Greece, possibly Mount Athos
Post-Byzantine, Greek, Orthodox
Wood and varnish
3 3/8 × 3 13/16 × 3/16 in. (8.6 x 9.7 x 0.4 cm)
0.462 oz. (13.1 g)
Bequest of David P. Harris ('46), 2020
Purchased by Mr. David P. Harris from Chris Martin-Zakheim (Iconastas) in London on June 18, 1992.
This piece is remarkably intact, considering its age and delicate structure. There are many small marks and indentations on the rim on the viewer’s left side, near the six o’clock position and the nine o’clock position. There is also a tape-like residue around the edge; some of this residue is green, some brown, and some beige. The scene of the Ascension exhibits no damage; however there is some accumulation of dust. September 2022. - Sara Carmichael ('25)
This Greek wooden icon is an oval-shaped roundel that depicts the biblical scene of Jesus’s Ascension to heaven. It is an openwork relief carving, meaning that the space around the figures pierces through the wood. Jesus is seated at the highest point, flanked by two attentive angels on either side, who appear to carry him up in a cloud. Below them is a band of eleven angels, suspended in mid-air, announcing his return to Heaven with a blow into their horns. The Virgin Mary stands at the lowest central point of the composition, with her head bowed to the left and her hands gesturing heavenward. Over each shoulder, two angels look to opposite sides, addressing the twelve apostles, six on the viewer’s right side and six on the viewer’s left. The focus of the apostles is upward towards Jesus, as they perch on the branches of conventionalized trees, meant to represent the Mount of Olives. The artist has dressed the apostles in robes, carving small indentations into the wood in order to give the impression of drapery. Each register of the piece is connected either by the sweeping wings of the angels, or the tree branches that support the many figures. Due to the rather crowded nature of the roundel, the only negative space in the piece surrounds the band of angels, which adds to the illusion of suspension. Carved around the circumference of the piece is a woven, rope-like border. A small hole at the top center allowed the icon to be suspended. The back shows the remnants of adhesive and material that once covered it.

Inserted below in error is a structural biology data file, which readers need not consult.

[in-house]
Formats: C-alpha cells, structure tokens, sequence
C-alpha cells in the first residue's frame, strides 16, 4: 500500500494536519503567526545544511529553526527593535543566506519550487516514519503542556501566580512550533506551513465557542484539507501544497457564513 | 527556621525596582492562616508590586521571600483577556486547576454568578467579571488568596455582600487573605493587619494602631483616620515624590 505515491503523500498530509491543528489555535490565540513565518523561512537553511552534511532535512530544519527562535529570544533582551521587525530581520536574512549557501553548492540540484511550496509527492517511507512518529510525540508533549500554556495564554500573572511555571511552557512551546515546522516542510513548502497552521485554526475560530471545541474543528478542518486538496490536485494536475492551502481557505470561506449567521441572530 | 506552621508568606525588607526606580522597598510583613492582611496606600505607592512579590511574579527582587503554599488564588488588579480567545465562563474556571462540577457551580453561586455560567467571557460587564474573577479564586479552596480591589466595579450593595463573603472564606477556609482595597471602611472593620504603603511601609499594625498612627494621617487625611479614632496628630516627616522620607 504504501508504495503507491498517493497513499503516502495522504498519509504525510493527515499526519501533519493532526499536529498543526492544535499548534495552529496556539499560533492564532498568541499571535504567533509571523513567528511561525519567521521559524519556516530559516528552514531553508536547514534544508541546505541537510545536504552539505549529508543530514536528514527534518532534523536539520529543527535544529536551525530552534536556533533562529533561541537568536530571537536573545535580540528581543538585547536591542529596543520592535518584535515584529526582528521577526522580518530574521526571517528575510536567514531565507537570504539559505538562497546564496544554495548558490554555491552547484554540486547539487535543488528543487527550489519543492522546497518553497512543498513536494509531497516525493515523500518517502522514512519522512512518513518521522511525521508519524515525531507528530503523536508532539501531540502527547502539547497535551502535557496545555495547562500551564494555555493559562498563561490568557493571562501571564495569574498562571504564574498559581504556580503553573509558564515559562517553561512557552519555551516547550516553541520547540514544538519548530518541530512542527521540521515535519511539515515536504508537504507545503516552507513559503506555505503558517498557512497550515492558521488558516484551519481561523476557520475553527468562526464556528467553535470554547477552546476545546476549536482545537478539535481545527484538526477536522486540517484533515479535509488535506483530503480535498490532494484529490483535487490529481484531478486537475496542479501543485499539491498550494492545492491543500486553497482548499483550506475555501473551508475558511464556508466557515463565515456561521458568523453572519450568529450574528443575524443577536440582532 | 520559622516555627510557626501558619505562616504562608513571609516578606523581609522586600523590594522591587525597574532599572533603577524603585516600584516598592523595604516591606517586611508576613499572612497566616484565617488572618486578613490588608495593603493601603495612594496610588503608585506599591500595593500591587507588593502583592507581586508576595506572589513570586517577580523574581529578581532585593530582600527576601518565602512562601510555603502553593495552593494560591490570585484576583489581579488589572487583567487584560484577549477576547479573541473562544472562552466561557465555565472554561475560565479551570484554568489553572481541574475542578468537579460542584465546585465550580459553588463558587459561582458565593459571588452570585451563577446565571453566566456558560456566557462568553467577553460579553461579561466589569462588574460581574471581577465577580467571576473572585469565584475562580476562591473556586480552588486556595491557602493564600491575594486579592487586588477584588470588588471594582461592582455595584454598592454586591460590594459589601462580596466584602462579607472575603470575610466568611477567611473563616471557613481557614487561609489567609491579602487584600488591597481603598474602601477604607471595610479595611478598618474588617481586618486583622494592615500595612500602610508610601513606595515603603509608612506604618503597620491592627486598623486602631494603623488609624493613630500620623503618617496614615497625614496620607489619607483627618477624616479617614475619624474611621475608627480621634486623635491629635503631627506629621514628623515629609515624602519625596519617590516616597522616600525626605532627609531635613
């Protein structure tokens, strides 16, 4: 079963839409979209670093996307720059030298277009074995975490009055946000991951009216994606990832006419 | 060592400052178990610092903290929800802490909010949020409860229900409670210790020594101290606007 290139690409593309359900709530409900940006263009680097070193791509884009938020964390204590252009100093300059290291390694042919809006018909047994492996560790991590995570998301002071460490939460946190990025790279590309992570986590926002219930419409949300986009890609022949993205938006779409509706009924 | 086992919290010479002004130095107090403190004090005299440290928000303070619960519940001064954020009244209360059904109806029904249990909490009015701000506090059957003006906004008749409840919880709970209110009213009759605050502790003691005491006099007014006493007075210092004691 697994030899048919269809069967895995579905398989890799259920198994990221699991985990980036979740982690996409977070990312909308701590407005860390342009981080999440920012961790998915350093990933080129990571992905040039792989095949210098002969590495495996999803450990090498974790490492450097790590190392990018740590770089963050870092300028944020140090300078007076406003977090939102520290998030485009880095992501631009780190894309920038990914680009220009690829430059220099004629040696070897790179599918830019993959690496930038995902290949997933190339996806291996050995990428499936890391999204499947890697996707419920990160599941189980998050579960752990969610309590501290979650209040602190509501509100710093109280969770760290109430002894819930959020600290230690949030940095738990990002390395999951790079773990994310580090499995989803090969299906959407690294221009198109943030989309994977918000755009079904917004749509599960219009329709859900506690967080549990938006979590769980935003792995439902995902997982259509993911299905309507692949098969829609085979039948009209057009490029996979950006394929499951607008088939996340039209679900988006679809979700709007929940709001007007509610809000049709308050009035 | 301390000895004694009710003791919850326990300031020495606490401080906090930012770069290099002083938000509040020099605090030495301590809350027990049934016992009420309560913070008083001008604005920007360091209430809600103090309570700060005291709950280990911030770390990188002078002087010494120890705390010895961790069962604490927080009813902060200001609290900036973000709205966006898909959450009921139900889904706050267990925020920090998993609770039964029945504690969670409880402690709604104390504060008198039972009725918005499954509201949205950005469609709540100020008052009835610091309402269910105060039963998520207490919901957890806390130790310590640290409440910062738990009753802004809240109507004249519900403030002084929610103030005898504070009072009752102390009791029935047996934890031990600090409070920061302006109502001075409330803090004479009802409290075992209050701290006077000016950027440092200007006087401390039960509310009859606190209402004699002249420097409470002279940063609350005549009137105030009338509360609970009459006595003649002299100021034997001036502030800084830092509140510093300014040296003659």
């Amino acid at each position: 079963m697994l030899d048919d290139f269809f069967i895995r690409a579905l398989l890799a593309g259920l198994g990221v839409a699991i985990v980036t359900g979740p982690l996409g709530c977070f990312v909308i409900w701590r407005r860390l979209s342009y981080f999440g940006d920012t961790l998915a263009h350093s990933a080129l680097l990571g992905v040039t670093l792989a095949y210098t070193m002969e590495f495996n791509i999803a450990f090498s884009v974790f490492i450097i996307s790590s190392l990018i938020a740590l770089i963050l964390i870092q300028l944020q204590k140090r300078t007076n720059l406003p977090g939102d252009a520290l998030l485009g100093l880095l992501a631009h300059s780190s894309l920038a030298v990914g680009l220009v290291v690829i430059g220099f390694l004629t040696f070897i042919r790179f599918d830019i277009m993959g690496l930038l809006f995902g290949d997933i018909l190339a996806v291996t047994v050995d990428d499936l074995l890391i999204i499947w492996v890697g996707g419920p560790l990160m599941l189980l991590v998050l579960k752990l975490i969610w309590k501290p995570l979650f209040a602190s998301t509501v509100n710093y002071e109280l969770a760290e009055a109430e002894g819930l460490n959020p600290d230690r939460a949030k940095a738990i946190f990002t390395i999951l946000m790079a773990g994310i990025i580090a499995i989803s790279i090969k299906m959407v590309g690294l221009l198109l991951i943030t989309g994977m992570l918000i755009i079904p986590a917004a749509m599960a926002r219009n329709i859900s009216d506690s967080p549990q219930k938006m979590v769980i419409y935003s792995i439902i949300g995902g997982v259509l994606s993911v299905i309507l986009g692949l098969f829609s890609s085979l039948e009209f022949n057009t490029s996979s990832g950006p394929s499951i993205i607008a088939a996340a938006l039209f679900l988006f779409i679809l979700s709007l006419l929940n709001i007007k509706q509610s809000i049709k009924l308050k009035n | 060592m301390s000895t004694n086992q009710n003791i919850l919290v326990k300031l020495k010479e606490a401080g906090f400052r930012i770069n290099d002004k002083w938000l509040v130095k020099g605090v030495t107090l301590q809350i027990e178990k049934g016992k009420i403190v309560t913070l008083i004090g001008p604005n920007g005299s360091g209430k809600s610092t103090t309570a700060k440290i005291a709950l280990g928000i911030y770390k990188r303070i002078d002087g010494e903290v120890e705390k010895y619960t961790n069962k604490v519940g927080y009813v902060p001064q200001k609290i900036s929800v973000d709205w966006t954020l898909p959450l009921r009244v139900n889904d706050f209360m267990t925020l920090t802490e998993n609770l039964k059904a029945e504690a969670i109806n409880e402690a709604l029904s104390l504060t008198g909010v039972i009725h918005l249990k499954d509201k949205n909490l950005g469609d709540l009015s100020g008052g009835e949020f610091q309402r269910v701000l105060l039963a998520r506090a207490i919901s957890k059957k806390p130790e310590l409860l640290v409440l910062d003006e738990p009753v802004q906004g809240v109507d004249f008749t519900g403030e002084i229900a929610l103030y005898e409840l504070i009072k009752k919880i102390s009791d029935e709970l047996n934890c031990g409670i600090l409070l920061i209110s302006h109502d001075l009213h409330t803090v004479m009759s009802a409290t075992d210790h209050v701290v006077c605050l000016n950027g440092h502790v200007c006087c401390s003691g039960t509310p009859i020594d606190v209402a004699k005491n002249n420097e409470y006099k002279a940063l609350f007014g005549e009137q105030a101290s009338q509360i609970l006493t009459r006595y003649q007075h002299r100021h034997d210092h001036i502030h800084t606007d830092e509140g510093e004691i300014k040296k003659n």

Sara Carmichael ('25) for ARHS 291 Museum Object (Fall 2022).